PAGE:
The Red Maple (Acer rubrum) is one of the most easily recognized trees on the Nature Preserve with its broad, deciduous, palmately veined leaves. The veins of the leaves spread out from the base like fingers. This is more easily seen in the non-native Japanese Maple (Acer palmatum) that is widely planted as an ornamental. Worldwide there are nearly 150 species of maple in the Northern Hemisphere. The United States has about a dozen species and Delaware has three native maples. The winded maple seeds are called samaras. As kids we called them helicopters. The Sugar Maple (Acer saccharum) which is commonplace in Pennsylvania northward throughout New England and Canada is only found naturally occurring in New Castle County. A much beloved tree and the symbol of Canada, it has been widely planted throughout Delaware.
We have two native maple species growing on our lands. Red Maple, or Swamp Maple, is by far the most commonplace and can be seen on every tract.
To my knowledge the more unusual Box Elder (Acer negundo), or Ash-leaved Maple, only grows as a few individual trees on the Isaacs-Greene Tract. It is my belief that these trees are escaped seedlings from some long-disappeared farmyard. The Box Elder has long been planted as an ornamental tree although, to me, it has its setbacks. The trees are host to the reddish box elder bug which over winters under shingles, behind shutters, finding every crack, crevice, or open window of your home. There were two box elders beside the back door of my aunt’s home in Millsboro and she learned to dislike them a lot because of those bugs.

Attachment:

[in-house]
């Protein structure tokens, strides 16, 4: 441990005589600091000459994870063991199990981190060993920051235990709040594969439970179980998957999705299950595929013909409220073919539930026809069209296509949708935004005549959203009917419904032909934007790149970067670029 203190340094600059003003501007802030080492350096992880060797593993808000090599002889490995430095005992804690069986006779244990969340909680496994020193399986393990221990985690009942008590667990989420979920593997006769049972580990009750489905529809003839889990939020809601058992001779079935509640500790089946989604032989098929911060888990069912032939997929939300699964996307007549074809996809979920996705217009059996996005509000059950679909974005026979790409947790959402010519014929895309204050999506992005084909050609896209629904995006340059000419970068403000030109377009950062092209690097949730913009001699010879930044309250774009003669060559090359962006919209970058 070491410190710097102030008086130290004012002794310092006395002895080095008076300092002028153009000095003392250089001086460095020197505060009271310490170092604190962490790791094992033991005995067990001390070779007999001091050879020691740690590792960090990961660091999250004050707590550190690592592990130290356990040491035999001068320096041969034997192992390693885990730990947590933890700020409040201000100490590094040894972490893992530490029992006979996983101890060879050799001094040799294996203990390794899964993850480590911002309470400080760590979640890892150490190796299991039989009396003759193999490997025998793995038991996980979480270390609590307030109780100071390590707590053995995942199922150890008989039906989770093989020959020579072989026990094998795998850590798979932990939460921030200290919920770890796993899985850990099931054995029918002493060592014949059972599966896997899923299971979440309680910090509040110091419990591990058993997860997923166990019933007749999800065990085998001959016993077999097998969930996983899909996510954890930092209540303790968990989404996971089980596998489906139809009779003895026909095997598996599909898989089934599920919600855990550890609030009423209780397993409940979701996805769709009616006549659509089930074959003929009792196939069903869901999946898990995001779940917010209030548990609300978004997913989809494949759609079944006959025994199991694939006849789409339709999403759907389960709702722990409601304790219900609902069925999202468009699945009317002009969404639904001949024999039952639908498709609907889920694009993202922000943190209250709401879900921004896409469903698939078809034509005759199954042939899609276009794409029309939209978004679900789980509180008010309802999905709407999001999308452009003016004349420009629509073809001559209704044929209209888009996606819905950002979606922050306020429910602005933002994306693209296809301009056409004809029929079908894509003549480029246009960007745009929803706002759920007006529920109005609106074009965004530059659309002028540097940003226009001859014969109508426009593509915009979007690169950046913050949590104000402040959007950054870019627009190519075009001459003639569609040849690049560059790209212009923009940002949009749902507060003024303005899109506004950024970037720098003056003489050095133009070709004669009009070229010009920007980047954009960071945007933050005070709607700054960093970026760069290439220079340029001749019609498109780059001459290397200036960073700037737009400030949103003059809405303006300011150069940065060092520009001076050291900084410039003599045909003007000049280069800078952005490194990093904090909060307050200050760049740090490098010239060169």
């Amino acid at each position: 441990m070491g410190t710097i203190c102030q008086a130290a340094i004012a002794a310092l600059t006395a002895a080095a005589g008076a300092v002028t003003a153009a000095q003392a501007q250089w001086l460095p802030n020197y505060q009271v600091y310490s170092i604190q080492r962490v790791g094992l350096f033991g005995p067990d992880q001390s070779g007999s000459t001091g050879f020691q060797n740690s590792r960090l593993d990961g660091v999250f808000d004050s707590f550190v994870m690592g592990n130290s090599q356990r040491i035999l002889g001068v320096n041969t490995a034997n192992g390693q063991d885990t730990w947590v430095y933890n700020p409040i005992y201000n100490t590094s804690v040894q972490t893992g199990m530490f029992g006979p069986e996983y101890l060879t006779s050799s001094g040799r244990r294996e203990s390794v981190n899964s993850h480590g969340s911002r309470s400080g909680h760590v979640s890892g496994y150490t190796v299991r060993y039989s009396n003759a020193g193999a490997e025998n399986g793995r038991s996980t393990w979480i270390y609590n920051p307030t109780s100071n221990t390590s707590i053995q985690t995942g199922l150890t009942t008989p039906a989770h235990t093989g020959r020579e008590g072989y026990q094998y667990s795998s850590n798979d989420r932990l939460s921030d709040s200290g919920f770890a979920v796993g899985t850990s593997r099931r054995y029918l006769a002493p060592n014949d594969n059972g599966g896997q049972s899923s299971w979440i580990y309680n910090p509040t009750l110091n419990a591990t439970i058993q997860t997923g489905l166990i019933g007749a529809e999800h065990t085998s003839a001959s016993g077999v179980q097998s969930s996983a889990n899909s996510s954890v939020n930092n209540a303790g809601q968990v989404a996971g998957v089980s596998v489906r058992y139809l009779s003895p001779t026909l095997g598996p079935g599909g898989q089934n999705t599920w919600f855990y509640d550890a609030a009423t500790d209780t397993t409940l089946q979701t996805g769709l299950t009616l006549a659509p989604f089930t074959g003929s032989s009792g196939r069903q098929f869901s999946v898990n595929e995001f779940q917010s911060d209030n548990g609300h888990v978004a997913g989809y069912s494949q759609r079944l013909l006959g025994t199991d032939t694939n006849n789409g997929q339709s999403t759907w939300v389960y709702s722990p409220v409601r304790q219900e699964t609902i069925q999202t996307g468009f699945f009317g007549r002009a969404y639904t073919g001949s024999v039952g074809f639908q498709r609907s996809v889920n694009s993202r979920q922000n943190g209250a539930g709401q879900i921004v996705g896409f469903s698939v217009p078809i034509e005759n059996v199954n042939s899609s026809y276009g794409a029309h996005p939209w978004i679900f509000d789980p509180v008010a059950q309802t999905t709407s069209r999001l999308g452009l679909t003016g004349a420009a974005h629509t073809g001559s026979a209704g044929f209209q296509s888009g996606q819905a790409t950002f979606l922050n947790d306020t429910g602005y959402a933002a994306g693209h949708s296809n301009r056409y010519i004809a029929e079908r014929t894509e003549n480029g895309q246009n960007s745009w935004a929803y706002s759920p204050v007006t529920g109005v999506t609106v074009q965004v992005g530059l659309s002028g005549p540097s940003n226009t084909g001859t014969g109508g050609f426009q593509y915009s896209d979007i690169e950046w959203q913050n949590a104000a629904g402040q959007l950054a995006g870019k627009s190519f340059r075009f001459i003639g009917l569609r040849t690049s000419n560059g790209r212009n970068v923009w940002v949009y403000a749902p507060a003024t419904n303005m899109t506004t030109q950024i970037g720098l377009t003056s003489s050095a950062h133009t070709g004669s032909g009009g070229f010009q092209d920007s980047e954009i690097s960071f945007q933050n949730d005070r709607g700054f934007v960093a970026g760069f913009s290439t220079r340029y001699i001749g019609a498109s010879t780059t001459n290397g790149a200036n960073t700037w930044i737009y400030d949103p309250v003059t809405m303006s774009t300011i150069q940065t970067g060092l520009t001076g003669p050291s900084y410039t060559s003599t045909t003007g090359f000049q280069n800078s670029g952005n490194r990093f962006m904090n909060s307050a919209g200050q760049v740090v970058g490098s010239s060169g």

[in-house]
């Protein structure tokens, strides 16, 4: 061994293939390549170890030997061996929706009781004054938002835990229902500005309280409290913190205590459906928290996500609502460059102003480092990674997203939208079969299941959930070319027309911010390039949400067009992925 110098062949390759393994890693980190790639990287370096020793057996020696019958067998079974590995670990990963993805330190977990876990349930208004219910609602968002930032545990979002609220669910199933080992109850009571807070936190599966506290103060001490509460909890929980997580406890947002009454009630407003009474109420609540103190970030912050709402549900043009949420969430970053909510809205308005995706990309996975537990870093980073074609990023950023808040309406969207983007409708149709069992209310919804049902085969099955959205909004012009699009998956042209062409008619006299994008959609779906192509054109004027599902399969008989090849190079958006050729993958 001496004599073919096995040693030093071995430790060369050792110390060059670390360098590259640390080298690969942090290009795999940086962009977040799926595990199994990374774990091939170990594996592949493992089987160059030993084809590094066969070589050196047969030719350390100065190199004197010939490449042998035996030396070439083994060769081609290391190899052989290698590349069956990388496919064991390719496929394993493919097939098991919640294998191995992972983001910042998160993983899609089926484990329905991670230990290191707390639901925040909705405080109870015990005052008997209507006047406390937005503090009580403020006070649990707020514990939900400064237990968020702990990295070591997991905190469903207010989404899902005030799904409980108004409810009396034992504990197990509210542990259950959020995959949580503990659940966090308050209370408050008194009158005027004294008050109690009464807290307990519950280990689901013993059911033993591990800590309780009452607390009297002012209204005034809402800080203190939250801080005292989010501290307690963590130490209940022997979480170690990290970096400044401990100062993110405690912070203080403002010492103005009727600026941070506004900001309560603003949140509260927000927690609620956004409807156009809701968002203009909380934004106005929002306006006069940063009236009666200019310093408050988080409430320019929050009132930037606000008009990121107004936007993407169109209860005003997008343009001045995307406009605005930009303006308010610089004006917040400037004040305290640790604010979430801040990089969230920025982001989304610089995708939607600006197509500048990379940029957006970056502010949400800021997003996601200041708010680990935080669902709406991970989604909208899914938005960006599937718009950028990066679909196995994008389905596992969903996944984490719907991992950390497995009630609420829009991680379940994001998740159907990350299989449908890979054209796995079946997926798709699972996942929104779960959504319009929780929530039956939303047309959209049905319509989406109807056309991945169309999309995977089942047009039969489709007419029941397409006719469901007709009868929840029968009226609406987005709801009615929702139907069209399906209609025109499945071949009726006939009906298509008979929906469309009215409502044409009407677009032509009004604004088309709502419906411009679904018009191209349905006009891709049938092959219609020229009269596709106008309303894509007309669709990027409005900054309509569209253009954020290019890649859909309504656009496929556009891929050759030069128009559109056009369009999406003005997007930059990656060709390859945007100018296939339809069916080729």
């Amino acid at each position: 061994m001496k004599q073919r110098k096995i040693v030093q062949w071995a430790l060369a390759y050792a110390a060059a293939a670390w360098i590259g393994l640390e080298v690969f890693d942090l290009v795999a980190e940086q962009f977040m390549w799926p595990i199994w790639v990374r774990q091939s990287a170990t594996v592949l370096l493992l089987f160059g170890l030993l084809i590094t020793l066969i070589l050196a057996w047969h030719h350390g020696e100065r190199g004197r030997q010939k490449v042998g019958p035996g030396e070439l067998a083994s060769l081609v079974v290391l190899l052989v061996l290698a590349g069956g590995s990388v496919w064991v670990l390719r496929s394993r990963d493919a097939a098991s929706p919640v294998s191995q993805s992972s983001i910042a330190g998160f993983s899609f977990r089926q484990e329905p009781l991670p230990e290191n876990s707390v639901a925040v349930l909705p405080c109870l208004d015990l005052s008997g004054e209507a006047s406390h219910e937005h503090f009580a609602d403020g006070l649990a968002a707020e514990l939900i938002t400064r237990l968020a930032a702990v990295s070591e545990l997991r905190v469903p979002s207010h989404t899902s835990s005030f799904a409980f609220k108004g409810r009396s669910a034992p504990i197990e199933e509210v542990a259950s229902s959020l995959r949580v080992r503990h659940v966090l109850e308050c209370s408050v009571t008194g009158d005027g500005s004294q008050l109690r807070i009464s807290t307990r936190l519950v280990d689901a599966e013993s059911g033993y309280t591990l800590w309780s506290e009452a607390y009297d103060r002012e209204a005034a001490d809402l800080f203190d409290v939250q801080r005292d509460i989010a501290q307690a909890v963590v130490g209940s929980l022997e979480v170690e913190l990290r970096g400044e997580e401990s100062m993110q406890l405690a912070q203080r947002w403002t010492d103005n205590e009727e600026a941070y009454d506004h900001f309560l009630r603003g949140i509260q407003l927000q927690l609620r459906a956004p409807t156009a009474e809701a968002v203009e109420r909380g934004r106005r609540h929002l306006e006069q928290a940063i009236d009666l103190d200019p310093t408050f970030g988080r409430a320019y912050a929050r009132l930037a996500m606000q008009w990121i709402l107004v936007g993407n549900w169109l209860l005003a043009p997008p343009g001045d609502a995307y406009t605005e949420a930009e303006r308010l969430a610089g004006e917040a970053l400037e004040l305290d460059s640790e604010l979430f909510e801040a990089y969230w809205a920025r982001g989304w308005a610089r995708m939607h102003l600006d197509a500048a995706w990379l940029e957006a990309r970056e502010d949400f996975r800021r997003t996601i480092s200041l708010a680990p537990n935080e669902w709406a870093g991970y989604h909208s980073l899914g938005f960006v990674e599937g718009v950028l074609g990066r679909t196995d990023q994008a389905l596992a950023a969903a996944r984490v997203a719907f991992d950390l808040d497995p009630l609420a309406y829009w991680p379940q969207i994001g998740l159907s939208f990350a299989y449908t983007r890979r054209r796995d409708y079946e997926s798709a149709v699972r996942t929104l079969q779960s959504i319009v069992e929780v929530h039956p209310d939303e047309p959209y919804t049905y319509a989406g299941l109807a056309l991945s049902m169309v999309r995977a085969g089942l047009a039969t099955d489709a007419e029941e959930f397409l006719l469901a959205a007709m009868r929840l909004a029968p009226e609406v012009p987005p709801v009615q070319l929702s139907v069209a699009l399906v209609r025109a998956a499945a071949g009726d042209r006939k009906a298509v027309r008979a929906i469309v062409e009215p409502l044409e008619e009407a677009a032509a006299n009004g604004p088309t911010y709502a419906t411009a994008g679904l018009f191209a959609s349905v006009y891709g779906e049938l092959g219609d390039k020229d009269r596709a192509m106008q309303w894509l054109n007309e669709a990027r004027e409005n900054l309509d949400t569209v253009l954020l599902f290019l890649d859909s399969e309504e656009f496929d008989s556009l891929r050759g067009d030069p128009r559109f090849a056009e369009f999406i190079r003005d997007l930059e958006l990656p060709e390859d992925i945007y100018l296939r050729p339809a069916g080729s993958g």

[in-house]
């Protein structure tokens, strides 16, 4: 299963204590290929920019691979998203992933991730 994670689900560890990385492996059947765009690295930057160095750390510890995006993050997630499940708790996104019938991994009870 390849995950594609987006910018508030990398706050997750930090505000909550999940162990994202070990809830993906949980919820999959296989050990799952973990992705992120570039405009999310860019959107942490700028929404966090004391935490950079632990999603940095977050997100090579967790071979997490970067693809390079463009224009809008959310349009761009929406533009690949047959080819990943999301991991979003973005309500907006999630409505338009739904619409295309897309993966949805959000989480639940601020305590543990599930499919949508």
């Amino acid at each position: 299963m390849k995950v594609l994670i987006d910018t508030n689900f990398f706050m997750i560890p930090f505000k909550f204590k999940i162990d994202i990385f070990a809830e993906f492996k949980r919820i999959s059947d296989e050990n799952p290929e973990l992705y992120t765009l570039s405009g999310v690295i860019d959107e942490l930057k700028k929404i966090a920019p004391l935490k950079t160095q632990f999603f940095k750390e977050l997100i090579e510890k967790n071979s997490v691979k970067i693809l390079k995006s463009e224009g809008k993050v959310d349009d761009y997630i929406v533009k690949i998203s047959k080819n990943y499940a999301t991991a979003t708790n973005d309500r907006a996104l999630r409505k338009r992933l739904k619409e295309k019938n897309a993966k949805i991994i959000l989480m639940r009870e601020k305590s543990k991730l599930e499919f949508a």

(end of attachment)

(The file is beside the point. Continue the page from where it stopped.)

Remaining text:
Maples are frequently planted as ornamental and shade trees. Their broad leaves make ideal shade and most of them turn beautiful colors in autumn. Some varieties have specifically been selected for their leaf color. “October Glory” is favored as a street tree for the red autumn foliage. Others like the introduced Norway Maple (Acer platanoides) were selected for summer leaf color such as “Schwedler”, purplish-green, and more recently “Crimson King”, for its deep burgundy leaves.
The Norway Maple is not planted as a streetside tree because of its low crown height but finds favor as a specimen tree in parks and yards. Experts discourage the planting of exotic species. I will add one note here: when I lived in Europe, there was a little lane which ran parallel to Lake Wannsee, in Germany, that was planted on both sides with Schwedler maples. It was magical to slowly cycle through that lane as the sun filtered down through those trees.
The Norway Maple is native to Germany, as well. It can be challenging to tell the alien Norway Maple from the native Sugar Maple. So here are a couple of tips. If the samaras are present notice the distinct difference between the two. If no samaras are found, pick an actively growing green leaf and break the petiole. The Norway Maple exudes a little milky sap. (see photo)